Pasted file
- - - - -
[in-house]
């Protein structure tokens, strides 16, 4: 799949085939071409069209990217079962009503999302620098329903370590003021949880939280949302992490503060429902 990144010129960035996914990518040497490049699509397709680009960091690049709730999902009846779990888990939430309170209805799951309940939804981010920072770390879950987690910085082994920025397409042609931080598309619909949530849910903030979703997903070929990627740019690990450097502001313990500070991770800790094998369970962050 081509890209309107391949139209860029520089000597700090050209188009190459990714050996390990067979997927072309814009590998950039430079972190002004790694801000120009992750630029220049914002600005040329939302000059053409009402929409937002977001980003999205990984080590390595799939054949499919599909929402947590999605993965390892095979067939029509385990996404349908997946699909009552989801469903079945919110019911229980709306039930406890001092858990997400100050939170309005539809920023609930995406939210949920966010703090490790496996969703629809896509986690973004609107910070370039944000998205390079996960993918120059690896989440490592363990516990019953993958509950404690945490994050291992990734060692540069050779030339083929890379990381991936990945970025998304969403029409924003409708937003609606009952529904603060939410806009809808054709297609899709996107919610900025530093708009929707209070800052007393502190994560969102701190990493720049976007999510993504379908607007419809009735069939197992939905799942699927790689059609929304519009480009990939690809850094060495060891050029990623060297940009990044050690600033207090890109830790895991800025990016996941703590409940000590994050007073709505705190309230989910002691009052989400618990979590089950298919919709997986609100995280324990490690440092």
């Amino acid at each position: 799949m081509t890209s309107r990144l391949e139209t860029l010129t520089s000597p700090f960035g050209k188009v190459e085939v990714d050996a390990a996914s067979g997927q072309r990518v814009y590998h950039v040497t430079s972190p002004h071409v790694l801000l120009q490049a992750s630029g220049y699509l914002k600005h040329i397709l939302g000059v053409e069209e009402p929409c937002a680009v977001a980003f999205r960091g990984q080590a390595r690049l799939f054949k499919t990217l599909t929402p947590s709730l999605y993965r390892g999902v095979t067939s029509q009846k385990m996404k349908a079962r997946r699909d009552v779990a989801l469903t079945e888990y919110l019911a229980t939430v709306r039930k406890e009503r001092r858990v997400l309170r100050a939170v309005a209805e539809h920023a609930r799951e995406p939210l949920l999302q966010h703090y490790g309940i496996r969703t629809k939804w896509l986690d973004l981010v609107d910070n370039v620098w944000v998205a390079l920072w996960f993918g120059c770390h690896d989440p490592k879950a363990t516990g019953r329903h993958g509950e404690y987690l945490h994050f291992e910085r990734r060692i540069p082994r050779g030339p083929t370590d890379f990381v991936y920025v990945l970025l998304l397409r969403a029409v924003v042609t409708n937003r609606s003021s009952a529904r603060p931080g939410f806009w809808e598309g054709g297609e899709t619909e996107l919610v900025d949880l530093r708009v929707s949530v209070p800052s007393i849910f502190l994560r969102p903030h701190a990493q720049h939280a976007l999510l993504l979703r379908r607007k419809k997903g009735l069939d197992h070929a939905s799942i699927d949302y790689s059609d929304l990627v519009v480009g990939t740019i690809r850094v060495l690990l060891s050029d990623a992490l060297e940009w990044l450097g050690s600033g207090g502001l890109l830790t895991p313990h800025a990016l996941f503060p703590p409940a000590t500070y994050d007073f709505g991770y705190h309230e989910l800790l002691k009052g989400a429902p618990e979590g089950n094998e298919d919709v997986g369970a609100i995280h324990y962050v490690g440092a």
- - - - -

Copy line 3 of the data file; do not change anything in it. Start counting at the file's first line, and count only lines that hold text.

């Amino acid at each position: 799949m081509t890209s309107r990144l391949e139209t860029l010129t520089s000597p700090f960035g050209k188009v190459e085939v990714d050996a390990a996914s067979g997927q072309r990518v814009y590998h950039v040497t430079s972190p002004h071409v790694l801000l120009q490049a992750s630029g220049y699509l914002k600005h040329i397709l939302g000059v053409e069209e009402p929409c937002a680009v977001a980003f999205r960091g990984q080590a390595r690049l799939f054949k499919t990217l599909t929402p947590s709730l999605y993965r390892g999902v095979t067939s029509q009846k385990m996404k349908a079962r997946r699909d009552v779990a989801l469903t079945e888990y919110l019911a229980t939430v709306r039930k406890e009503r001092r858990v997400l309170r100050a939170v309005a209805e539809h920023a609930r799951e995406p939210l949920l999302q966010h703090y490790g309940i496996r969703t629809k939804w896509l986690d973004l981010v609107d910070n370039v620098w944000v998205a390079l920072w996960f993918g120059c770390h690896d989440p490592k879950a363990t516990g019953r329903h993958g509950e404690y987690l945490h994050f291992e910085r990734r060692i540069p082994r050779g030339p083929t370590d890379f990381v991936y920025v990945l970025l998304l397409r969403a029409v924003v042609t409708n937003r609606s003021s009952a529904r603060p931080g939410f806009w809808e598309g054709g297609e899709t619909e996107l919610v900025d949880l530093r708009v929707s949530v209070p800052s007393i849910f502190l994560r969102p903030h701190a990493q720049h939280a976007l999510l993504l979703r379908r607007k419809k997903g009735l069939d197992h070929a939905s799942i699927d949302y790689s059609d929304l990627v519009v480009g990939t740019i690809r850094v060495l690990l060891s050029d990623a992490l060297e940009w990044l450097g050690s600033g207090g502001l890109l830790t895991p313990h800025a990016l996941f503060p703590p409940a000590t500070y994050d007073f709505g991770y705190h309230e989910l800790l002691k009052g989400a429902p618990e979590g089950n094998e298919d919709v997986g369970a609100i995280h324990y962050v490690g440092a």